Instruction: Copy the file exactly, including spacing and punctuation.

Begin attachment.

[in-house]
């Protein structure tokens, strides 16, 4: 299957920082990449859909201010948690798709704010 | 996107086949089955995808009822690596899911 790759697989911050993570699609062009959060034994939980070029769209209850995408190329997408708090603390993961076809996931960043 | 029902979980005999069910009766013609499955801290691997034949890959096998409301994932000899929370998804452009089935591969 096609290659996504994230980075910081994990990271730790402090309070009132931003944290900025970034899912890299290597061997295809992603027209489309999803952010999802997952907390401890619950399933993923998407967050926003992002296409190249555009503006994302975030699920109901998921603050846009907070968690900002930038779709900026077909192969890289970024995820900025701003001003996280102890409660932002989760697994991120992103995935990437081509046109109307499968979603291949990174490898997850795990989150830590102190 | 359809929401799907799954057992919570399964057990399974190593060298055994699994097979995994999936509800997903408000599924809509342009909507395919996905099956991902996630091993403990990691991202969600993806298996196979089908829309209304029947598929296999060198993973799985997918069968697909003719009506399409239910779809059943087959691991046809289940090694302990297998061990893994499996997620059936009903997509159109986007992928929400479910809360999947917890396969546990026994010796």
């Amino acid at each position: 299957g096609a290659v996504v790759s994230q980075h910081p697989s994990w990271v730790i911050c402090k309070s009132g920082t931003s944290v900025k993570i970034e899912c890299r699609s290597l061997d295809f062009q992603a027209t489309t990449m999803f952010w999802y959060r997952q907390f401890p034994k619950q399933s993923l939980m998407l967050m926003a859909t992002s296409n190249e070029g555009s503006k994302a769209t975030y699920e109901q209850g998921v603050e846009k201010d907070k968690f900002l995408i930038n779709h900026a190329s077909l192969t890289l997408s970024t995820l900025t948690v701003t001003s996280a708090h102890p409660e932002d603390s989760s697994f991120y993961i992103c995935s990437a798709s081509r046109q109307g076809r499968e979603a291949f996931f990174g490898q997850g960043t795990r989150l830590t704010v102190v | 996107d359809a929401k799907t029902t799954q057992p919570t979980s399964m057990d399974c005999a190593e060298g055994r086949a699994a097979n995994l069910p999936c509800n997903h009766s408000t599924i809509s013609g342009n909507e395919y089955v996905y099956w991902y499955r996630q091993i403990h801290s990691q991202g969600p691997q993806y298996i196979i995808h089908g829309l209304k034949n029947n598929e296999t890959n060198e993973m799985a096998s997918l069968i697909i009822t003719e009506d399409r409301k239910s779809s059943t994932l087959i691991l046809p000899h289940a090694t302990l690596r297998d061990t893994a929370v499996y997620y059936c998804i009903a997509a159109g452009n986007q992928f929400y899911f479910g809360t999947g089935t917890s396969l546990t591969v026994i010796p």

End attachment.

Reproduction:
[in-house]
């Protein structure tokens, strides 16, 4: 299957920082990449859909201010948690798709704010 | 996107086949089955995808009822690596899911 790759697989911050993570699609062009959060034994939980070029769209209850995408190329997408708090603390993961076809996931960043 | 029902979980005999069910009766013609499955801290691997034949890959096998409301994932000899929370998804452009089935591969 096609290659996504994230980075910081994990990271730790402090309070009132931003944290900025970034899912890299290597061997295809992603027209489309999803952010999802997952907390401890619950399933993923998407967050926003992002296409190249555009503006994302975030699920109901998921603050846009907070968690900002930038779709900026077909192969890289970024995820900025701003001003996280102890409660932002989760697994991120992103995935990437081509046109109307499968979603291949990174490898997850795990989150830590102190 | 359809929401799907799954057992919570399964057990399974190593060298055994699994097979995994999936509800997903408000599924809509342009909507395919996905099956991902996630091993403990990691991202969600993806298996196979089908829309209304029947598929296999060198993973799985997918069968697909003719009506399409239910779809059943087959691991046809289940090694302990297998061990893994499996997620059936009903997509159109986007992928929400479910809360999947917890396969546990026994010796």
């Amino acid at each position: 299957g096609a290659v996504v790759s994230q980075h910081p697989s994990w990271v730790i911050c402090k309070s009132g920082t931003s944290v900025k993570i970034e899912c890299r699609s290597l061997d295809f062009q992603a027209t489309t990449m999803f952010w999802y959060r997952q907390f401890p034994k619950q399933s993923l939980m998407l967050m926003a859909t992002s296409n190249e070029g555009s503006k994302a769209t975030y699920e109901q209850g998921v603050e846009k201010d907070k968690f900002l995408i930038n779709h900026a190329s077909l192969t890289l997408s970024t995820l900025t948690v701003t001003s996280a708090h102890p409660e932002d603390s989760s697994f991120y993961i992103c995935s990437a798709s081509r046109q109307g076809r499968e979603a291949f996931f990174g490898q997850g960043t795990r989150l830590t704010v102190v | 996107d359809a929401k799907t029902t799954q057992p919570t979980s399964m057990d399974c005999a190593e060298g055994r086949a699994a097979n995994l069910p999936c509800n997903h009766s408000t599924i809509s013609g342009n909507e395919y089955v996905y099956w991902y499955r996630q091993i403990h801290s990691q991202g969600p691997q993806y298996i196979i995808h089908g829309l209304k034949n029947n598929e296999t890959n060198e993973m799985a096998s997918l069968i697909i009822t003719e009506d399409r409301k239910s779809s059943t994932l087959i691991l046809p000899h289940a090694t302990l690596r297998d061990t893994a929370v499996y997620y059936c998804i009903a997509a159109g452009n986007q992928f929400y899911f479910g809360t999947g089935t917890s396969l546990t591969v026994i010796p």